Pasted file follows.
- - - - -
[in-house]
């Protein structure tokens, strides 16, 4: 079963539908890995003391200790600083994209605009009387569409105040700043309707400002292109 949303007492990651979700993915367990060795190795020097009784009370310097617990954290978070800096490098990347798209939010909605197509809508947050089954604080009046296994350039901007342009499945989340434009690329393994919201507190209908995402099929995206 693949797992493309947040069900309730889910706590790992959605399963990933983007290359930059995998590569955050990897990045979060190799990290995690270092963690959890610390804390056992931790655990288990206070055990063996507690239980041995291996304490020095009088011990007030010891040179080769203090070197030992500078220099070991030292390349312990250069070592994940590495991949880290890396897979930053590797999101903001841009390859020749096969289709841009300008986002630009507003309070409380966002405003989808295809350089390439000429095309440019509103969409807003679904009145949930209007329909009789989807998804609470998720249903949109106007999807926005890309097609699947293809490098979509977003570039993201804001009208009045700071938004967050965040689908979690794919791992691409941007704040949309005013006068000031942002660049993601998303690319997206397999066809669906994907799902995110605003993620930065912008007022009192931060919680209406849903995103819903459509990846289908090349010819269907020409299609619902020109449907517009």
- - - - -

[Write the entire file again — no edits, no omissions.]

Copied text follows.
[in-house]
């Protein structure tokens, strides 16, 4: 079963539908890995003391200790600083994209605009009387569409105040700043309707400002292109 949303007492990651979700993915367990060795190795020097009784009370310097617990954290978070800096490098990347798209939010909605197509809508947050089954604080009046296994350039901007342009499945989340434009690329393994919201507190209908995402099929995206 693949797992493309947040069900309730889910706590790992959605399963990933983007290359930059995998590569955050990897990045979060190799990290995690270092963690959890610390804390056992931790655990288990206070055990063996507690239980041995291996304490020095009088011990007030010891040179080769203090070197030992500078220099070991030292390349312990250069070592994940590495991949880290890396897979930053590797999101903001841009390859020749096969289709841009300008986002630009507003309070409380966002405003989808295809350089390439000429095309440019509103969409807003679904009145949930209007329909009789989807998804609470998720249903949109106007999807926005890309097609699947293809490098979509977003570039993201804001009208009045700071938004967050965040689908979690794919791992691409941007704040949309005013006068000031942002660049993601998303690319997206397999066809669906994907799902995110605003993620930065912008007022009192931060919680209406849903995103819903459509990846289908090349010819269907020409299609619902020109449907517009």